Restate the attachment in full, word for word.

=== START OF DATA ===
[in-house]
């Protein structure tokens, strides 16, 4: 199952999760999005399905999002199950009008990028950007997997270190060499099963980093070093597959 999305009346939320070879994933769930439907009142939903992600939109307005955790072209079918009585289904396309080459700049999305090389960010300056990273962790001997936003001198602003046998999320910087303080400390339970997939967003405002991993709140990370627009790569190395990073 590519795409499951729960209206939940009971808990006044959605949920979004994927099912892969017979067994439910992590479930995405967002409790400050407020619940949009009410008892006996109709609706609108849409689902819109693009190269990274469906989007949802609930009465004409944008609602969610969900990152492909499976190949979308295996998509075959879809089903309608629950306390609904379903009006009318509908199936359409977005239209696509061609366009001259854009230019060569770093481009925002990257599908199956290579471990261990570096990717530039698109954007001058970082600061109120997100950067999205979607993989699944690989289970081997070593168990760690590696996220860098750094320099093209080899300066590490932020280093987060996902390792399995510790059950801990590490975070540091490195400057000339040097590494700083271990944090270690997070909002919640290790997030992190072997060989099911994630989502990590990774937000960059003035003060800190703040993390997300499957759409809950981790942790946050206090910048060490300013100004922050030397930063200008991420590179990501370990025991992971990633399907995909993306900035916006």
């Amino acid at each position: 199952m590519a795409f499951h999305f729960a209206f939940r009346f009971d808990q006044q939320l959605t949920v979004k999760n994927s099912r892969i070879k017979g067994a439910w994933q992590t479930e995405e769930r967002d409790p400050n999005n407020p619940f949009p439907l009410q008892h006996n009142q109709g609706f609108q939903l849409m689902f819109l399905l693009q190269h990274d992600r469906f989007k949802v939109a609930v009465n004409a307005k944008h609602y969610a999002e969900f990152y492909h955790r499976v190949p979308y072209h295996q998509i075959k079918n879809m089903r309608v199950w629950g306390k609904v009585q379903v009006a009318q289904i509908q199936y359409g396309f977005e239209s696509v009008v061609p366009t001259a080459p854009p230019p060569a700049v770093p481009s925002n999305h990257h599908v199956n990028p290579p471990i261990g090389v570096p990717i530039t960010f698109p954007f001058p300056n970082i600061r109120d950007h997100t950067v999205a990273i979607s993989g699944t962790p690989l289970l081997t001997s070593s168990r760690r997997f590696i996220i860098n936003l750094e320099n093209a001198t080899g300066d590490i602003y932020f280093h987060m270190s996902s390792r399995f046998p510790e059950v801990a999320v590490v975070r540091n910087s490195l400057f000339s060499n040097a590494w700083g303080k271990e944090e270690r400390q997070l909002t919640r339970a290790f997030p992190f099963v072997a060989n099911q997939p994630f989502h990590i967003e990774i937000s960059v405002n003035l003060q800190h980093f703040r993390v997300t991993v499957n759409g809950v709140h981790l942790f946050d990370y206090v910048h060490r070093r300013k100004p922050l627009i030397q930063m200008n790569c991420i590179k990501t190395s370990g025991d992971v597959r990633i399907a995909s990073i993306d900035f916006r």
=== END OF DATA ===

[in-house]
């Protein structure tokens, strides 16, 4: 199952999760999005399905999002199950009008990028950007997997270190060499099963980093070093597959 999305009346939320070879994933769930439907009142939903992600939109307005955790072209079918009585289904396309080459700049999305090389960010300056990273962790001997936003001198602003046998999320910087303080400390339970997939967003405002991993709140990370627009790569190395990073 590519795409499951729960209206939940009971808990006044959605949920979004994927099912892969017979067994439910992590479930995405967002409790400050407020619940949009009410008892006996109709609706609108849409689902819109693009190269990274469906989007949802609930009465004409944008609602969610969900990152492909499976190949979308295996998509075959879809089903309608629950306390609904379903009006009318509908199936359409977005239209696509061609366009001259854009230019060569770093481009925002990257599908199956290579471990261990570096990717530039698109954007001058970082600061109120997100950067999205979607993989699944690989289970081997070593168990760690590696996220860098750094320099093209080899300066590490932020280093987060996902390792399995510790059950801990590490975070540091490195400057000339040097590494700083271990944090270690997070909002919640290790997030992190072997060989099911994630989502990590990774937000960059003035003060800190703040993390997300499957759409809950981790942790946050206090910048060490300013100004922050030397930063200008991420590179990501370990025991992971990633399907995909993306900035916006």
């Amino acid at each position: 199952m590519a795409f499951h999305f729960a209206f939940r009346f009971d808990q006044q939320l959605t949920v979004k999760n994927s099912r892969i070879k017979g067994a439910w994933q992590t479930e995405e769930r967002d409790p400050n999005n407020p619940f949009p439907l009410q008892h006996n009142q109709g609706f609108q939903l849409m689902f819109l399905l693009q190269h990274d992600r469906f989007k949802v939109a609930v009465n004409a307005k944008h609602y969610a999002e969900f990152y492909h955790r499976v190949p979308y072209h295996q998509i075959k079918n879809m089903r309608v199950w629950g306390k609904v009585q379903v009006a009318q289904i509908q199936y359409g396309f977005e239209s696509v009008v061609p366009t001259a080459p854009p230019p060569a700049v770093p481009s925002n999305h990257h599908v199956n990028p290579p471990i261990g090389v570096p990717i530039t960010f698109p954007f001058p300056n970082i600061r109120d950007h997100t950067v999205a990273i979607s993989g699944t962790p690989l289970l081997t001997s070593s168990r760690r997997f590696i996220i860098n936003l750094e320099n093209a001198t080899g300066d590490i602003y932020f280093h987060m270190s996902s390792r399995f046998p510790e059950v801990a999320v590490v975070r540091n910087s490195l400057f000339s060499n040097a590494w700083g303080k271990e944090e270690r400390q997070l909002t919640r339970a290790f997030p992190f099963v072997a060989n099911q997939p994630f989502h990590i967003e990774i937000s960059v405002n003035l003060q800190h980093f703040r993390v997300t991993v499957n759409g809950v709140h981790l942790f946050d990370y206090v910048h060490r070093r300013k100004p922050l627009i030397q930063m200008n790569c991420i590179k990501t190395s370990g025991d992971v597959r990633i399907a995909s990073i993306d900035f916006r």